CNRP Deputy President Mu Sochua was more optimistic, stating in The Phnom Penh Times that although the move was a “blow to democracy,” the “democratic movement for change inside and outside Cambodia will be glued together stronger than ever.”

Enjoyed this story? Share it.

Nadia Chevroulet
About the Author: Nadia is an Associate Editor at Asia News Network.

Eastern Briefings

All you need to know about Asia

Our Eastern Briefings Newsletter presents curated stories from 22 Asian newspapers from South, Southeast and Northeast Asia.

Sign up and stay updated with the latest news.

By providing us with your email address, you agree to our Privacy Policy and Terms of Service.

View Today's Newsletter Here


Press freedom is deteriorating in Asia, elections may offer a reset button

With many countries going to polls this year, the electorate across Asia have a chance to turn around a worrying press freedom situation. Maria Ressa’s arrest on Wednesday was the latest in a string of blatant attacks on the freedom of the press in Southeast Asia. For those that don’t know, Ressa is an award-winning journalist and CEO of the news website the Rappler. Her coverage of Philippines President Rodrigo Duterte’s extra-judicial war on drugs has received recognition far beyond her borders and as such, she is seen as a direct threat to the government. The latest arrest, made without prior warning, stemmed from a libel case where the complaint was filed five years after the initial story was published. Numerous press alliances, including the Asia News Network, have condemned the arrest as a blatant attack on freedom of the press. As the Philippines chapter of the Centre for Media Freedom and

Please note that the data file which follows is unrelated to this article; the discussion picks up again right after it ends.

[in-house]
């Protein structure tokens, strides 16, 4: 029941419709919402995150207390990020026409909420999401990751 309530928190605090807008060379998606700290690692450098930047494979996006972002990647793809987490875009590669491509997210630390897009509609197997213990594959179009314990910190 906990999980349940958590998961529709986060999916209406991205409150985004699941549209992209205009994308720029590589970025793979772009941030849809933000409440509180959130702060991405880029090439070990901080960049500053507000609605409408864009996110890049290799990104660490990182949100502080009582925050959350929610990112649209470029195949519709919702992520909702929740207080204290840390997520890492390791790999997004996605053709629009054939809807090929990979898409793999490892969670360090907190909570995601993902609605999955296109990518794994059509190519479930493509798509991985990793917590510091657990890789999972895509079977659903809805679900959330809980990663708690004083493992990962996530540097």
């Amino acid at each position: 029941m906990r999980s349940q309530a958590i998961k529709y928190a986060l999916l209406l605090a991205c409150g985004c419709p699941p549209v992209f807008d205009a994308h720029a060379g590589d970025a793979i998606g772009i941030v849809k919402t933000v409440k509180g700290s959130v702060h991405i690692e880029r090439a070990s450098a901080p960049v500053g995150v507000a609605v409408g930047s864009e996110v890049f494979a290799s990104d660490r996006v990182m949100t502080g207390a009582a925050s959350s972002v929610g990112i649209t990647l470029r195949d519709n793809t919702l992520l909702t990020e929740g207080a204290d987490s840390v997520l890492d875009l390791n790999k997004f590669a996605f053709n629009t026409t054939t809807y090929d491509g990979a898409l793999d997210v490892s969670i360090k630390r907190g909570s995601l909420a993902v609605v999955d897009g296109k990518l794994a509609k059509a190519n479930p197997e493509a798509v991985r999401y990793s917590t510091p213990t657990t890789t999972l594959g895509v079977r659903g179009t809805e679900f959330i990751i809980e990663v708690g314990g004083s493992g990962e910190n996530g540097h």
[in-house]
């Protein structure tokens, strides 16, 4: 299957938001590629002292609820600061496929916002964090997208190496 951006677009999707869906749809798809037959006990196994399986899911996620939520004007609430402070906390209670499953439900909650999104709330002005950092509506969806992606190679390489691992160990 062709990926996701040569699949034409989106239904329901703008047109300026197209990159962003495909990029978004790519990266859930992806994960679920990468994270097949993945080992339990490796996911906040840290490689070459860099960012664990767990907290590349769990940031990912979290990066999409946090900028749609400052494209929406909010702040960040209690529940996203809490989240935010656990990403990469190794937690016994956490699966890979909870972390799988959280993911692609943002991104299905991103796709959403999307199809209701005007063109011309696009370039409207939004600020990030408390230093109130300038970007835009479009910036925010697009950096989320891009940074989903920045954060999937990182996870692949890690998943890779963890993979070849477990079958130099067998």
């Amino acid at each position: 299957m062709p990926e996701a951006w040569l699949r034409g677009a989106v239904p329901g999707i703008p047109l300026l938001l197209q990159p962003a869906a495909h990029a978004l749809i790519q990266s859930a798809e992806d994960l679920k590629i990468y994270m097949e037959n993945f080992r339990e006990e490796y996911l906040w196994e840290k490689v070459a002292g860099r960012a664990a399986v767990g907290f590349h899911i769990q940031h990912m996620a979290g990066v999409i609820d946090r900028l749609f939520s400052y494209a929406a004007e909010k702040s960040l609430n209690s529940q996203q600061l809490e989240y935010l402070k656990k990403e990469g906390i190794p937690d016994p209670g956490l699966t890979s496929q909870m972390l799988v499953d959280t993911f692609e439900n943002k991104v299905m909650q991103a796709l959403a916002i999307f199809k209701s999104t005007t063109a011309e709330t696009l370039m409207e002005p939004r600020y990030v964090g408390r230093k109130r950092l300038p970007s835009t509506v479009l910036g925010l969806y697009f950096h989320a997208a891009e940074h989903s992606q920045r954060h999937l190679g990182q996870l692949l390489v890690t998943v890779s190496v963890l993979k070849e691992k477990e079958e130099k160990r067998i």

By Cod Satrusayang
February 15, 2019


Thai Princess Ubolratana disqualified from election next month